Understanding quantum computers

How quantum computers work and when they will become a reality


Mike Mullane

2 years ago | 3 min read

Uploaded by FLY:D on Unsplash

It is a common fallacy that quantum computers are faster than classical computers and it is easy to see where the idea comes from. After all, as processors have shrunk in size, computing has become quicker, which has led some to assume that quantum computers must be even faster because they work with subatomic particles. The truth is that quantum computers are not really faster, but rather do things differently, thanks to the quantum
properties of 
superpositionentanglement and interference.

The computers we have today store data using bits, which have two states — either on or off — represented as a 1 or a 0. They perform a Boolean function: a sort of binary logic, commonly seen in advanced search engines, that works with modifiers such as ‘AND’ or ‘NOT’. The transistor receives two incoming signals and depending on what it encounters, sends out a new electrical signal.

Computer scientists describe classical bits as “discrete”, which is the opposite of continuous. To compute more efficiently, they use a method called parallel processing, which involves splitting a computation into parts that can be executed simultaneously on different processors attached to the same machine.

Quantum computing replaces binary bits with qubits that have more states that are changing continuously. Qubits can take infinitely different values, which means they can be on, off or somewhere in between all at the same time. Superposition enables qubit-based computers to carry out far more calculations at the same time, effectively taking parallel processing to
the nth degree.

When qubits become entangled, they share all the possible combinations of the quantum states of the individual qubits, substantially boosting computational power in the process.

A by-product of superposition, quantum interference determines the computer’s function by exploiting the probabilistic behaviour of particles and waves. Notoriously difficult to explain, interference is usually demonstrated using the double-slit experiment, in which single photons are beamed through two slits on a screen. Furthermore, in the experiment, the act of
observing the photons appears to 
affect their behaviour. The implication is that quantum
computers may be virtually unhackable, as any attempt to eavesdrop would
probably corrupt the data.

What is a quantum computer?

There is no single way to build a quantum computer. Among the technologies used are trapped ionssilicon quantum dotstopological qubitsdiamond vacancies and photonics. They all have different strengths and weaknesses. At present, the most prevalent are gate-based computers using superconducting loops. They work in a similar way to classical computers and build on the existing semiconductor industry.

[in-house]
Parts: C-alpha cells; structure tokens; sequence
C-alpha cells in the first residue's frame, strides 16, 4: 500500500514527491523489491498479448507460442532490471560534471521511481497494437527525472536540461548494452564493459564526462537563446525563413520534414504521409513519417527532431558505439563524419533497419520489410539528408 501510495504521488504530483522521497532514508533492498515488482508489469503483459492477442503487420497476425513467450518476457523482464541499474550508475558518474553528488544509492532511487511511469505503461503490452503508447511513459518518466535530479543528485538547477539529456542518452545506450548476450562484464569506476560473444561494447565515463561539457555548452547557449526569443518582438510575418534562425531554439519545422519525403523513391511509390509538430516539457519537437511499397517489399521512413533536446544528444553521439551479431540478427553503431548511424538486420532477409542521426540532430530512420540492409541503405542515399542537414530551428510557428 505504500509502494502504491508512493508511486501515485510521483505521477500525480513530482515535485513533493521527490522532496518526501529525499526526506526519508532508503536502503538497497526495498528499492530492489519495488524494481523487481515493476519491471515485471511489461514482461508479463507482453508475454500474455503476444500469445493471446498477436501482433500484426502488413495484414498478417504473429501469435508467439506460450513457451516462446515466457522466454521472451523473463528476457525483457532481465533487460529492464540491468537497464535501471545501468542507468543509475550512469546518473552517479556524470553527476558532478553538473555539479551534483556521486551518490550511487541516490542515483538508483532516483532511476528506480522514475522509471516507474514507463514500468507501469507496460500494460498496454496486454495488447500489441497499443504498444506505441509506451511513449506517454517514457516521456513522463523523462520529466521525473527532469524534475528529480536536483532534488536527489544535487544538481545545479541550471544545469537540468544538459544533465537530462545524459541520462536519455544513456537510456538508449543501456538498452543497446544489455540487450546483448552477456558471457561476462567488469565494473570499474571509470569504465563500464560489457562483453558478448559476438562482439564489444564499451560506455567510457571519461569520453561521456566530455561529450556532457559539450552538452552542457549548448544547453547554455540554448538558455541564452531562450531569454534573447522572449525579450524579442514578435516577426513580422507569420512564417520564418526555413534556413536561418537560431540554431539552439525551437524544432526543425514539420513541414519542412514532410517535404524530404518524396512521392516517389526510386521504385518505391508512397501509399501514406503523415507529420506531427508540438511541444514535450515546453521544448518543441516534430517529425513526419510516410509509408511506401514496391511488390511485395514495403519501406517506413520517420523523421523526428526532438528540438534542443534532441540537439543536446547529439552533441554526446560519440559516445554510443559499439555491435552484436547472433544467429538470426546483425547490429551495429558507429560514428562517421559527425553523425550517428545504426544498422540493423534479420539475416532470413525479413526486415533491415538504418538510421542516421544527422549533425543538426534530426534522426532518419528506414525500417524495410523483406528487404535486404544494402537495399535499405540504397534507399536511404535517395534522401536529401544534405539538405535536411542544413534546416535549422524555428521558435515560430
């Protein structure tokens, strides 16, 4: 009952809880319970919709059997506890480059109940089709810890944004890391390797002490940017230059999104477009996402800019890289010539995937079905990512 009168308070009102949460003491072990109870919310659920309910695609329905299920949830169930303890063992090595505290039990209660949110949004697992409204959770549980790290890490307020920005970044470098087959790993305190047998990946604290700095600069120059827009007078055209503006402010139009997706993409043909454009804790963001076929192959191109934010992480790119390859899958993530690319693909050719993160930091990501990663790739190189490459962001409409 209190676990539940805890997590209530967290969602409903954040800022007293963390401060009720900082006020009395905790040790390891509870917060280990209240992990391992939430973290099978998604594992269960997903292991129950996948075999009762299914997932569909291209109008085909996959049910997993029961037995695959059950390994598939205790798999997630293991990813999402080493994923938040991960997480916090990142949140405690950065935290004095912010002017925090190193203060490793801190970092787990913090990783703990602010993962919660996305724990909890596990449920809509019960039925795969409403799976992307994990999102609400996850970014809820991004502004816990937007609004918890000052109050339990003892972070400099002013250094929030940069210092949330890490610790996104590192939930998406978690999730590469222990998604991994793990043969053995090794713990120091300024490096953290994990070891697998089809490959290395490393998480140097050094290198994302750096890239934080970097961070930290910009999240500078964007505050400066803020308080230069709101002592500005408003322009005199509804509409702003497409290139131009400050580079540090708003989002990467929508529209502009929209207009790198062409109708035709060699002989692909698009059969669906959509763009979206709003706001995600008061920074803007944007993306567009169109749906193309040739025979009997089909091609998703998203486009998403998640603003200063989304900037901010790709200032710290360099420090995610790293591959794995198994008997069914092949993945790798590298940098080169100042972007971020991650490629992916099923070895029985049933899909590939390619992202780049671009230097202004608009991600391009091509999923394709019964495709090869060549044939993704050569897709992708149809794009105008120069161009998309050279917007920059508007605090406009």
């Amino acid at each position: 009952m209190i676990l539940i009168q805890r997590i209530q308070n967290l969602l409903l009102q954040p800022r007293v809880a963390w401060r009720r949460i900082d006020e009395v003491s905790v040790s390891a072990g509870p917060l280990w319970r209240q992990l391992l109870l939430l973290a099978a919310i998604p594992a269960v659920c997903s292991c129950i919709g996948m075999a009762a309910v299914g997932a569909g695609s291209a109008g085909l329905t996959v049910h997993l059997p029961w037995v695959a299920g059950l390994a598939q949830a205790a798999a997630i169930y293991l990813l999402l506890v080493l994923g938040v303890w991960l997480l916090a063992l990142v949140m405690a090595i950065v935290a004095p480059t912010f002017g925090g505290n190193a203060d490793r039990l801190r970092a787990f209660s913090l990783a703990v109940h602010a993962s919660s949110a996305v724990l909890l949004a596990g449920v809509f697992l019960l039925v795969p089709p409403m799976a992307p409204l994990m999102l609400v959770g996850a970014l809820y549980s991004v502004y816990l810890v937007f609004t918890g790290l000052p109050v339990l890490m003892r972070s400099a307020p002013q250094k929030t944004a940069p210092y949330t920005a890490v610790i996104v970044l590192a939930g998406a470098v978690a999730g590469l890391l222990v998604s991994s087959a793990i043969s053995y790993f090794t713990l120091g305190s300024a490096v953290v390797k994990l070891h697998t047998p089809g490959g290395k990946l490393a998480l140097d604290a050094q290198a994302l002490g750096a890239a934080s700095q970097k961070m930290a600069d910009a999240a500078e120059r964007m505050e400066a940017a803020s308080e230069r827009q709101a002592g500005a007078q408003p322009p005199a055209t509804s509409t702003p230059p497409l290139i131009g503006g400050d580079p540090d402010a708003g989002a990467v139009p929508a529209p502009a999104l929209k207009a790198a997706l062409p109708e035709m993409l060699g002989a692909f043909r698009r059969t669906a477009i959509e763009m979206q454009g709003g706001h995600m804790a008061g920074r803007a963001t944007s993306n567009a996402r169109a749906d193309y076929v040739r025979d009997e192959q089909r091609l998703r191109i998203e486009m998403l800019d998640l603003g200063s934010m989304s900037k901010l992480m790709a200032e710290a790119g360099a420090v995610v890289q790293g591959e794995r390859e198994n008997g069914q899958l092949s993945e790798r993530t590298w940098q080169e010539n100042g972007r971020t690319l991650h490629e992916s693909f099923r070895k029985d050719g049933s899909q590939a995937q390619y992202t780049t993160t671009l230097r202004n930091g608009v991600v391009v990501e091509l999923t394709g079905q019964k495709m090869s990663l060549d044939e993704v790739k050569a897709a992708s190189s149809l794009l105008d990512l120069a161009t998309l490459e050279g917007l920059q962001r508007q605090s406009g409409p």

The main challenge is increasing the small number of qubits possible today to an industrial scale, which is difficult because it is a struggle to keep qubits in their quantum state. The qubits only function “coherently” when they are cooled down to mere thousandths of a degree above absolute zero, which also protects them from the destabilizing effects of radiation, light, sound, vibrations and magnetic fields. They are also prone to errors.
Only when it is possible to increase the number of qubits will we have computers powerful enough to run quantum algorithms such as 
Shor’s “decryption” algorithm. Until then, the focus is on developing meaningful algorithms for today’s Noisy intermediate-scale quantum (NISQ) technology.

Computers based on quantum annealing take a radically different approach. Quantum annealers run adiabatic quantum computing algorithms. Instead of allowing the entanglement of all qubits, they create an environment where only restricted, local connections are possible. When they attain superposition, they can be used to mediate and control longer-range coherences. This makes them suitable for a much narrower range of tasks, such as solving optimization problems — i.e. choosing the best solution from all feasible solutions.

Quantum annealers have already been used to solve such problems in the domains of finance and the aerospace industry, among others, with potential users limited only by the upwards of 10 million dollars cost of a quantum annealer device. As with gate-based quantum computing, decoherence is a major challenge for quantum annealers and they too require massive refrigeration units. The limited number of tasks that quantum annealers can
perform means, for example, that they are also unable to run Shor’s algorithm.

It may take another 10 to 15 years before fully functional quantum computers become a reality. There is even talk of a quantum internet, with photons carried through fibre optic cables. Scientists believe that quantum computing will bring massive benefits, such as accelerating medical research, making advances in artificial intelligence and perhaps even finding answers to climate change.


Created by

Mike Mullane

Mike is an advocate for international standards with a background in broadcasting and communications. He writes about AI, cybersecurity and digital transformation.







Related Articles